The 20th century was one of history’s most violent and war-torn, marked by atheistic, anti-human revolutions and ideologies that continue today.
But in that century, God also raised up some of the Church’s greatest saints and blesseds, a beautiful array of fascinating characters like Mother Teresa, John Paul II, Padre Pio, Charles de Foucauld, Josemaría Escrivá, Maximilian Kolbe, Teresa Benedicta of the Cross (Edith Stein), Miguel Pro, Gianna Molla, José Sánchez del Río, Irmã Dulce Pontes, Chiara Badano, and more.
These saints were witnesses to hope in dark times, shining the light of Christ and showing us the path to find holiness and love in times marked by evil and great suffering.
There were other heroic and holy figures, too, not canonized but no less important and inspiring.
Venerable Madeleine Delbrêl was born in southwest France in 1904. She was a creative, passionate soul; she played piano and wrote poetry, she loved to dance.
Early along, she lost her faith in God. “By the time I was fifteen,” she would later write, “I was a strict atheist, and the world grew for me more absurd by the day.” At 17 she wrote a manifesto that she titled, “God is dead … long live death.”
Talking to students many years later, in 1960, she recalled: “At the time, I would have given the whole world to know why I was in it.”
That was not the end of her story; God was not done with her. Some Christians befriended her and encouraged her to pray and read the Gospels.
“By reading and reflecting I found God,” she would later say. “But by praying I believed that God found me and that he is a living reality, and that we can love him in the same way that we can love a person.”
Seeking guidance she came to a priest, Father Jacques Lorenzo, then a local pastor in Paris.
For more than a year in spiritual direction, he opened the Scriptures to her. It changed her life: “He made the Gospel explode for me … not only [as] the book of the living Lord, but also the Lord’s book to live by.”
With Father Lorenzo’s encouragement, she trained as a nurse and social worker. At age 29 in 1933, along with three other laywomen, Madeleine founded a contemplative community in Ivry, a communist-run city in the suburbs outside Paris. The women took vows of celibacy and lived a life of manual labor and prayer among the poor, offering hospitality and works of mercy.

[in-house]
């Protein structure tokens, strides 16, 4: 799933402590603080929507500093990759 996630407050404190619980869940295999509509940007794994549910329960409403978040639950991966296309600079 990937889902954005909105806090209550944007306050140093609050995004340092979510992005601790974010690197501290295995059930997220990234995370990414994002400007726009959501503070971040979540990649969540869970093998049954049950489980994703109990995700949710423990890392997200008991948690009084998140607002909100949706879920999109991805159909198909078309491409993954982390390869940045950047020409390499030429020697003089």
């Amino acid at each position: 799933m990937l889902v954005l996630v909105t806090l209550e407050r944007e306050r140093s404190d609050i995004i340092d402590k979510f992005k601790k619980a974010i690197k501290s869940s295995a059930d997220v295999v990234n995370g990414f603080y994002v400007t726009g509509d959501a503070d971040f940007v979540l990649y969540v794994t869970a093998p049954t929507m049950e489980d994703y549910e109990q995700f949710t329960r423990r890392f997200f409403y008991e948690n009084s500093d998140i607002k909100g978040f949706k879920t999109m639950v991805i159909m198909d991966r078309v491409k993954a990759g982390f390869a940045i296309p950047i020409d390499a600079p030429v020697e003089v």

Madeleine lived in Ivry for more than 30 years, until her death in 1964. She said she went there because, “in Ivry, men were unbelieving and poor.”
For her this Marxist city became a modern mission territory, and she carried out her mission, not by preaching, but by her presence, love and friendship. Sharing in the ordinary lives of her neighbors, living her faith with joy, fraternity, and deep concern for those around her, she allowed the joy and love of God to break into a darkened world.
Madeleine believed that the Church’s mission depends on each one of us, no matter who we are or what our state in life.
“Mission means doing the very work of Christ wherever we happen to be,” she said. “We will not be the church, and salvation will not reach the ends of the earth, unless we help save the people in the very situations in which we live.”
A mystic as well as a missionary, she had a profound sense that in the Gospels we truly encounter the Word made flesh: “The words of the Gospel are miraculous. If they don’t transform us, it’s because we don’t ask them to.”
Madeleine’s mysticism did not take her out of the world. Instead, it plunged her deeper into the world’s pain, poverty and injustice.
“Jesus wants to live it in me,” she once wrote. “He’s with me among the people I encounter today. … All of them will be people he’s come looking for — those he’s come to save. … Through the brothers and sisters who are close to us, whom he will make us to serve, love, and save, waves of his love will go out to the end of the world and the end of time.”
This is an important, timely and beautiful book for modern apostles.
I pray that through her words and spirit, Delbrêl will help all of us in the Church to discover, as she did, that our ordinary daily lives are “our place of holiness.”
(Sophia Institute Press has just reissued the spiritual classic, “The Joy of Believing,” by Madeleine Delbrêl, who was declared a “Venerable” by Pope Francis in 2018. The following is adapted from Archbishop Gomez’s introduction to this work, which was first published in 1968.)